The great Indian joint families of free-ranging dogs
- Publisher: Public Library of Science
Fathers | Research Article | Eukaryota | Wolves | Evolutionary Genetics | Population Groupings | Evolutionary Biology | Mothers | Quantitative Biology - Other Quantitative Biology | Animal Types | People and Places | Parenting Behavior | Dogs | Animals | Behavior | Biology and Life Sciences | Animal Behavior | Families | Vertebrates | Amniotes | Pets and Companion Animals | Mammals | Organisms | Zoology | Animal Sexual Behavior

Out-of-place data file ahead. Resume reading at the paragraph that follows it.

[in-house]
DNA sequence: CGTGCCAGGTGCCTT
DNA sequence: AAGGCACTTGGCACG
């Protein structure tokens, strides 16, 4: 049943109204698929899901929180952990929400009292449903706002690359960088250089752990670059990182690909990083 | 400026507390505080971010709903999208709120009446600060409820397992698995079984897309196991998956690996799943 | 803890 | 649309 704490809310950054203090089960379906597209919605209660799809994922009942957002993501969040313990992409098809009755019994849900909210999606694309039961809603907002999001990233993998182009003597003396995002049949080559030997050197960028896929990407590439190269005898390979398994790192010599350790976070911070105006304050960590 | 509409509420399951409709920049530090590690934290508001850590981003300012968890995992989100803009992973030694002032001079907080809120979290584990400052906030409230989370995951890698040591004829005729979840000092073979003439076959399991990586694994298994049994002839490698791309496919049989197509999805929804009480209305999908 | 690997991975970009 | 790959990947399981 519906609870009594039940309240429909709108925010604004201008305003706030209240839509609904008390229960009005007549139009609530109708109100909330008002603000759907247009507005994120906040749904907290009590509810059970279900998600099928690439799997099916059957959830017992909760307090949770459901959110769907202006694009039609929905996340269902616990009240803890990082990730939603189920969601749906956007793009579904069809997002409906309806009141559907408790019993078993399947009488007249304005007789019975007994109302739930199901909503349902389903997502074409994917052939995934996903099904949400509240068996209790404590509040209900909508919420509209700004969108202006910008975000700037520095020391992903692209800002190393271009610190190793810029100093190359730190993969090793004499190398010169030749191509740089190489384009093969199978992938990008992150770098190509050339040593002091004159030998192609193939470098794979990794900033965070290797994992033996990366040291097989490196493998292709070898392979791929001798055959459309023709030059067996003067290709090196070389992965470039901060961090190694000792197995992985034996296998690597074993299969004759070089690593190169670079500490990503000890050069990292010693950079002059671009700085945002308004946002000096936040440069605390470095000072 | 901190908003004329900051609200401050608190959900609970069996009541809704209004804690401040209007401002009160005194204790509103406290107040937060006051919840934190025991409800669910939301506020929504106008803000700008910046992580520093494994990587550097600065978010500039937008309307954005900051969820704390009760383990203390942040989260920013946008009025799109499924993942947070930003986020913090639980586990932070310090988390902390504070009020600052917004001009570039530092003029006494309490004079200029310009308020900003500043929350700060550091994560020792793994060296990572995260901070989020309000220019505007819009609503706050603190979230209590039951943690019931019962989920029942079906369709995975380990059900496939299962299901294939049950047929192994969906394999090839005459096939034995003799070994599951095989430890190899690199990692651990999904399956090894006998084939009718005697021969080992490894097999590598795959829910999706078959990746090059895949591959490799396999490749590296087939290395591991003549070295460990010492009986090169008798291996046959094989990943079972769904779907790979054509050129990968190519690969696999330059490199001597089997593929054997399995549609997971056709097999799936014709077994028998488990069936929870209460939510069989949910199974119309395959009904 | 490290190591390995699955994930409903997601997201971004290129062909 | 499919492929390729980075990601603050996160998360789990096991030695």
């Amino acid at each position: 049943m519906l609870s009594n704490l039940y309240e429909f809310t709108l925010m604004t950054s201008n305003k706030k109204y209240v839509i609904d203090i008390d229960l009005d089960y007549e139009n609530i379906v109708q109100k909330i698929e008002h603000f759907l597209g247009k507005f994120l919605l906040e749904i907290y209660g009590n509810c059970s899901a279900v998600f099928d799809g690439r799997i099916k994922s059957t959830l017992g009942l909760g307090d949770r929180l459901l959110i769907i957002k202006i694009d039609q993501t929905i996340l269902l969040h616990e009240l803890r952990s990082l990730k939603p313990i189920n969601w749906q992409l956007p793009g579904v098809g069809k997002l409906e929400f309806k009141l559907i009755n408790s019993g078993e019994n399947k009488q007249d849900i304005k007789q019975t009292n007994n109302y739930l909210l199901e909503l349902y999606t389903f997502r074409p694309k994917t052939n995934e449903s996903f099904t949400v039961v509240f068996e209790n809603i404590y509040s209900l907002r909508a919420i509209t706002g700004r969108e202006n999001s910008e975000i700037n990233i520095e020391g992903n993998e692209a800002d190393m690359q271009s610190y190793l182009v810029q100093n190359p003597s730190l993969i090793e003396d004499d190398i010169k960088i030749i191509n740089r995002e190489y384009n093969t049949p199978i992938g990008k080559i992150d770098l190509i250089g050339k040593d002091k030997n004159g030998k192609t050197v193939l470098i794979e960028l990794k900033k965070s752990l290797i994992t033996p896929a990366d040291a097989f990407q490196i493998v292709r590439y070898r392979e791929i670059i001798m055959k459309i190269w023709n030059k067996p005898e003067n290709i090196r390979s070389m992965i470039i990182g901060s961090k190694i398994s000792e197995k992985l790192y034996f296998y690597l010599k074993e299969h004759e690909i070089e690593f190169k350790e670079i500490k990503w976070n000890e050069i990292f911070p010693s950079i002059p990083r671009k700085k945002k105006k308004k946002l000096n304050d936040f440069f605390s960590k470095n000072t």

Cooperative breeding is an excellent example of cooperation in social groups. Domestic dogs have evolved from cooperatively hunting and breeding ancestors but have adapted to a facultatively social scavenging lifestyle on streets, and solitary living in human homes. Pets typically breed and reproduce under human supervision, but free-ranging dogs can provide insights into the natural breeding ecology of dogs. We conducted a five year-long field based behavioural study on parental care of free-ranging dogs in India. 23 mother-litter units, belonging to 15 groups were observed, which revealed the presence of widespread allo-parenting by both adult males and females. While all the females were known to be related to the pups receiving care, the relatedness with the males could not be determined. Hence, we coined the term “putative father” for caregiving males. Allomothers provided significantly less care than the mothers, but the putative fathers showed comparable levels of care with the mothers. Mothers invested more effort in nursing and allogrooming, while the putative fathers played and protected more. Our observations provide support for both the “benefit-of-philopatry” and “assured fitness returns” hypotheses. Free-ranging dogs are not cooperative breeders like wolves but are rather communal breeders; their breeding biology bearing interesting similarities with the human joint family system. This breeding strategy is likely to have played an important role in increasing pup survival in a stochastic environment and helping to adapt to living among humans during the domestication of dogs.